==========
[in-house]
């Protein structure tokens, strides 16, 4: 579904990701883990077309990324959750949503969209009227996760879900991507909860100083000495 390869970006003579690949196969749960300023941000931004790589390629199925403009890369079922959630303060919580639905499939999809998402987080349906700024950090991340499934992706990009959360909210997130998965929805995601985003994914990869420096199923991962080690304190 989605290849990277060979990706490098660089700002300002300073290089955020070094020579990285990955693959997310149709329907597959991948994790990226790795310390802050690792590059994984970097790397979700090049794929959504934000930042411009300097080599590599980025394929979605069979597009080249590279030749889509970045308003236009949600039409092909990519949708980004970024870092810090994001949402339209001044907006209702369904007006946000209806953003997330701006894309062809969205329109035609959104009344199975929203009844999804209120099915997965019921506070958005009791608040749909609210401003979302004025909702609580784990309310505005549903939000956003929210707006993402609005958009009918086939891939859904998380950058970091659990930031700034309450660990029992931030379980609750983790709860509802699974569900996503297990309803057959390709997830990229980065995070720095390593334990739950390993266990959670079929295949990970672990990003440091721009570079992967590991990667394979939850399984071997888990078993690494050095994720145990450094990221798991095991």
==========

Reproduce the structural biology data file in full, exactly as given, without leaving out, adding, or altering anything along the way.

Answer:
[in-house]
């Protein structure tokens, strides 16, 4: 579904990701883990077309990324959750949503969209009227996760879900991507909860100083000495 390869970006003579690949196969749960300023941000931004790589390629199925403009890369079922959630303060919580639905499939999809998402987080349906700024950090991340499934992706990009959360909210997130998965929805995601985003994914990869420096199923991962080690304190 989605290849990277060979990706490098660089700002300002300073290089955020070094020579990285990955693959997310149709329907597959991948994790990226790795310390802050690792590059994984970097790397979700090049794929959504934000930042411009300097080599590599980025394929979605069979597009080249590279030749889509970045308003236009949600039409092909990519949708980004970024870092810090994001949402339209001044907006209702369904007006946000209806953003997330701006894309062809969205329109035609959104009344199975929203009844999804209120099915997965019921506070958005009791608040749909609210401003979302004025909702609580784990309310505005549903939000956003929210707006993402609005958009009918086939891939859904998380950058970091659990930031700034309450660990029992931030379980609750983790709860509802699974569900996503297990309803057959390709997830990229980065995070720095390593334990739950390993266990959670079929295949990970672990990003440091721009570079992967590991990667394979939850399984071997888990078993690494050095994720145990450094990221798991095991």